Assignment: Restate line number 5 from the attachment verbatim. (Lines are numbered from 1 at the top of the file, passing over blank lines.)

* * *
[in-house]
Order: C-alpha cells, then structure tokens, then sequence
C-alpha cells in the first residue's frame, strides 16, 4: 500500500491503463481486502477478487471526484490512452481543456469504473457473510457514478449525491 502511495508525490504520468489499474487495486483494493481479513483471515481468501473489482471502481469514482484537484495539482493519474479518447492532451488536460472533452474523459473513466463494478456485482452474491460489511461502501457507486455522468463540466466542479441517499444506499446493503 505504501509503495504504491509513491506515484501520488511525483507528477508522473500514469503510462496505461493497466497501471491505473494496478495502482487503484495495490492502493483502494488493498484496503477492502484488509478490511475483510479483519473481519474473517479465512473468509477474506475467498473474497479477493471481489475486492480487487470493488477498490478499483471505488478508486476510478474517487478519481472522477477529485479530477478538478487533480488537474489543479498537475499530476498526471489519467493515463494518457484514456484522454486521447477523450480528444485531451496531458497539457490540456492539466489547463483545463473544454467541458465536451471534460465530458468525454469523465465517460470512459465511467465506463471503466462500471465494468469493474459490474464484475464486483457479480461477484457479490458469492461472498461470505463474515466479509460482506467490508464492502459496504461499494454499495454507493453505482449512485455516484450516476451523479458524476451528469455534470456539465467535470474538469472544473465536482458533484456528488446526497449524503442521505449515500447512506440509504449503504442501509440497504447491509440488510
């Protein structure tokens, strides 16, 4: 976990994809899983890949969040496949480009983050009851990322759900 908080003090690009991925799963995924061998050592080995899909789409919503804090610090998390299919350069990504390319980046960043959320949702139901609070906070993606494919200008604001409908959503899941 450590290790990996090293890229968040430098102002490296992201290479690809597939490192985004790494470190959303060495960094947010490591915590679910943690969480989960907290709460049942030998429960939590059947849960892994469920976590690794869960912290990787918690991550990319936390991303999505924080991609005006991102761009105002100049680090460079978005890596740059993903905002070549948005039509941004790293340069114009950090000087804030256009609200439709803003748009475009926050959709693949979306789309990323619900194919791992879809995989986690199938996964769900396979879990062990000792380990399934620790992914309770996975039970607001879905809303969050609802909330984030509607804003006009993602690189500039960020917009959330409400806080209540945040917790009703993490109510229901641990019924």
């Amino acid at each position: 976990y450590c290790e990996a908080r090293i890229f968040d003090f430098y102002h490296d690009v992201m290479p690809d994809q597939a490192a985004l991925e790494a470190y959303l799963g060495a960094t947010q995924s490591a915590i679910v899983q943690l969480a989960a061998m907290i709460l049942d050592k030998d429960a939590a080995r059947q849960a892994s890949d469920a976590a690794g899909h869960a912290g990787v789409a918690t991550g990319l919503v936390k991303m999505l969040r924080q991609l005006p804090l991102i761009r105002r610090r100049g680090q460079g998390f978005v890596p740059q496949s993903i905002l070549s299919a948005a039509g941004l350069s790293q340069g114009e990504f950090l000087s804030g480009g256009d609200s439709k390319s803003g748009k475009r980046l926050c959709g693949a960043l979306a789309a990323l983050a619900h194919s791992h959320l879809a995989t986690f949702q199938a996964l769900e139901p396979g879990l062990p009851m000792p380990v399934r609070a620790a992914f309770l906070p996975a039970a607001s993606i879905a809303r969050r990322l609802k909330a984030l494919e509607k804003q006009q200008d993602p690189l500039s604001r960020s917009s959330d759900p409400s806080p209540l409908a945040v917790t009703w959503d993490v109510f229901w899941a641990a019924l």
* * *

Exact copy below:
């Amino acid at each position: 976990y450590c290790e990996a908080r090293i890229f968040d003090f430098y102002h490296d690009v992201m290479p690809d994809q597939a490192a985004l991925e790494a470190y959303l799963g060495a960094t947010q995924s490591a915590i679910v899983q943690l969480a989960a061998m907290i709460l049942d050592k030998d429960a939590a080995r059947q849960a892994s890949d469920a976590a690794g899909h869960a912290g990787v789409a918690t991550g990319l919503v936390k991303m999505l969040r924080q991609l005006p804090l991102i761009r105002r610090r100049g680090q460079g998390f978005v890596p740059q496949s993903i905002l070549s299919a948005a039509g941004l350069s790293q340069g114009e990504f950090l000087s804030g480009g256009d609200s439709k390319s803003g748009k475009r980046l926050c959709g693949a960043l979306a789309a990323l983050a619900h194919s791992h959320l879809a995989t986690f949702q199938a996964l769900e139901p396979g879990l062990p009851m000792p380990v399934r609070a620790a992914f309770l906070p996975a039970a607001s993606i879905a809303r969050r990322l609802k909330a984030l494919e509607k804003q006009q200008d993602p690189l500039s604001r960020s917009s959330d759900p409400s806080p209540l409908a945040v917790t009703w959503d993490v109510f229901w899941a641990a019924l």